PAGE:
Sunday, July 31, 2016

No such thing as evil

Slaveholders, rapists and serial killers are evil.

No, they're not.

In his book The Gift of Fear, Gavin de Becker argues that defining people as evil is not only unproductive, it's dangerous. It's dangerous because we conceptualize evil as being so pervasive that you can see it in someone's eyes, you can sense it just by looking at them, etc. This is dangerous because it causes us to watch out for people who "look evil" while people who look perfectly ordinary swindle, rape, rob and kill us. De Becker tells us to stop looking for evil people because most murderers, torturers, robbers and rapists are just like everyone else, which is to say that we all have the capacity to do awful things. All of us do, so there's no point in trying to distinguish the good people from the bad people.

Michele Obama's recent reference to the White House having been built by slaves has resulted in renewed discussion of American slavery. I've heard people call American slaveholders monsters, but when we do that we falsly distance ourselves from them. How long does it take us to learn that the worst of human nature happens because ordinary people go along with what everyone else is doing? American slaveholders and their wives and children were regular people just like us. They believed their treatment of Blacks didn't count in the eyes of God. They didn't think Black people felt pain or love or fear the way whites did. Their monstrous treatment of slaves resulted from the culture in which they lived. They weren't evil. They were ordinary men and women motivated by ordinary desires to take care of their families, prosper in their vocations, put in an honest day's work, contribute to the community and be good Christians. They had the same hard-wiring we have. They just happened to live in a racist culture. They just happened to live in a climate that brought out their worst tendencies.

Here are some other people we call evil: a police officer who panics and kills an innocent person, a woman who drowns her children, the soldiers at Abu Ghraib, murderers, embezzlers, kidnappers. Some people do these things because they suffer a break from reality, but others do them with clear minds. And every time we call someone like that evil, we know we would never do anything like that, never, ever, not in a million years.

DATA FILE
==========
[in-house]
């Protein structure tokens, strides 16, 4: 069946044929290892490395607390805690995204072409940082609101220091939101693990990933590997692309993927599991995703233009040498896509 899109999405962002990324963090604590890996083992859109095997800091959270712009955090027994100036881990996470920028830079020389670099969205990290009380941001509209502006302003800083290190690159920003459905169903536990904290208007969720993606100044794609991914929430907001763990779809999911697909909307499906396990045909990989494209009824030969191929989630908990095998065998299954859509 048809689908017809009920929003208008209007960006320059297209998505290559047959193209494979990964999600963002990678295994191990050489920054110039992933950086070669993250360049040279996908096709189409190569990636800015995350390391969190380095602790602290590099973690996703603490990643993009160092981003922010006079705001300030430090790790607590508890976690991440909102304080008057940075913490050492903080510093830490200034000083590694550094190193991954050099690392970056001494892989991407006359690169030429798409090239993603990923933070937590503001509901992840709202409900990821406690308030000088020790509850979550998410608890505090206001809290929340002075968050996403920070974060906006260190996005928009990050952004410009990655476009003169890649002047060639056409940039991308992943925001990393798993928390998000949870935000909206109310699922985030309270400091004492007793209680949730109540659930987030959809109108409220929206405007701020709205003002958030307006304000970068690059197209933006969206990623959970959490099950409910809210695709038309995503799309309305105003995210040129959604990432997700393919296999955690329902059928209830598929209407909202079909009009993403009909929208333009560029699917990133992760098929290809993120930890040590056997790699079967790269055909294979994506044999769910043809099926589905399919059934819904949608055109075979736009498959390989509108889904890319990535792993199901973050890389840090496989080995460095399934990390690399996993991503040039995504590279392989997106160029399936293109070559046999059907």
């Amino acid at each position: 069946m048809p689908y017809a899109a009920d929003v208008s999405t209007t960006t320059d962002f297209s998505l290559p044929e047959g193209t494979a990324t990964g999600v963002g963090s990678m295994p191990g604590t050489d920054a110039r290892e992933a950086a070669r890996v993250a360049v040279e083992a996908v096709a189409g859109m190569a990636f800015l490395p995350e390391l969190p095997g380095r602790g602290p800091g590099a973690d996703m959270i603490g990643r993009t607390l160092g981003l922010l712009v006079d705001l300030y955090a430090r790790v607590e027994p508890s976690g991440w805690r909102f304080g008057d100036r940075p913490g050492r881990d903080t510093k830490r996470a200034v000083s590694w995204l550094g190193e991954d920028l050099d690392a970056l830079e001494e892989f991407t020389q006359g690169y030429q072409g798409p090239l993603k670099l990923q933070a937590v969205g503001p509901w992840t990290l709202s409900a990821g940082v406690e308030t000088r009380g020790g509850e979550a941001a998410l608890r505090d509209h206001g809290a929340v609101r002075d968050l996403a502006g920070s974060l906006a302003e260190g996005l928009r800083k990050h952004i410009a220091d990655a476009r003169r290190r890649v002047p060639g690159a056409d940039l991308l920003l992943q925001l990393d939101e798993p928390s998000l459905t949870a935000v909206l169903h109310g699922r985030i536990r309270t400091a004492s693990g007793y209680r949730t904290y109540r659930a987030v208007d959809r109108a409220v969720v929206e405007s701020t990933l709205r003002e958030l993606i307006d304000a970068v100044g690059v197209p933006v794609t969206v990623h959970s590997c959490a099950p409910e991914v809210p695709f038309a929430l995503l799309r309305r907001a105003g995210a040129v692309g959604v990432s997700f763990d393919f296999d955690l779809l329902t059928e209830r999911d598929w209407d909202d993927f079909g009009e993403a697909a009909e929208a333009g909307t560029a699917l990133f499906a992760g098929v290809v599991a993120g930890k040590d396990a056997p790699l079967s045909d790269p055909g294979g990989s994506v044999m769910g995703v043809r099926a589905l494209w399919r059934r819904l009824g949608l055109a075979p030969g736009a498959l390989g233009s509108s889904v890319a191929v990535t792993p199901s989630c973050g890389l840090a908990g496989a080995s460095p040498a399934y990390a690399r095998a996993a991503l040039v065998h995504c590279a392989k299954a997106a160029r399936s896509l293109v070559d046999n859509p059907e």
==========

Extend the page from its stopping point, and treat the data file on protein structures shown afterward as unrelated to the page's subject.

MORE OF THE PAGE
But that's bullsh*t.

When it's our family that's in danger, when it's our life on the line, when we stand in the truth that someone must be handled and we know how to do it, we reveal how capable we are of terrible things. We can't know how we'll behave in a situation until we're there. Most of us will luckily never face the circumstances that test how truly monstrous we can be. We will continue to enjoy the privilege of believing that we don't have evil tendencies and can pretend we're better than those who do. But we're not.

The list of groups of perfectly ordinary, nice, loving people doing inconceivable things is endless. From American slavery to the Nazis to the Cambodian killing fields to American enhanced interrogators, perfectly normal people find themselves doing things they might have never imagined. There is no such thing as evil. There are only ordinary people doing horrible, nightmarish things.

During the 1994 Rwandan genocide, the ethnic Hutu part of the population slaughtered a million Tutsi Rwandans. Were the Hutu men who swung their machetes day after day, hunting down whole families, monsters? No. Jean Hatzfeld's Machete Season: The Killers in Rwanda Speak, Hatzfeld shows us regular men who had to overcome their own emotions on their first kills, but who adjusted to the "work" because if they didn't do it, they faced their own murder. A Hutu man married to a Tutsi woman was ordered to slaughter a family of Tutsis in order keep his own wife alive, so he did it. And so on. To prevent the death of ourselves and our loved ones, who isn't capable of going beyond their usual capacities?

Please stop calling people evil. Don't even call certain actions evil. To do so is to fool ourselves into thinking we can recognize a certain kind of danger and insulate ourselves from it. And especially do not call racism evil. Racism isn't evil. It didn't come from the devil or get cast out of heaven. Our racism today is the result of our nation having been built on treating human beings as property without rights, agency or even feelings. Americans learn racism from infancy, just as other countries pass on their prejudices to their children. This is why I sometimes insist, "The nicest people are racist!" We must uncouple racism from the idea of evil. As long as racism is evil, it's easy for us to believe that we can't be racist because we aren't evil. In fact, what we call evil lives in all of us, and although it's usually dormant, it can be activated under circumstances most of us will be lucky to never face.  (Post on heroism HERE.)

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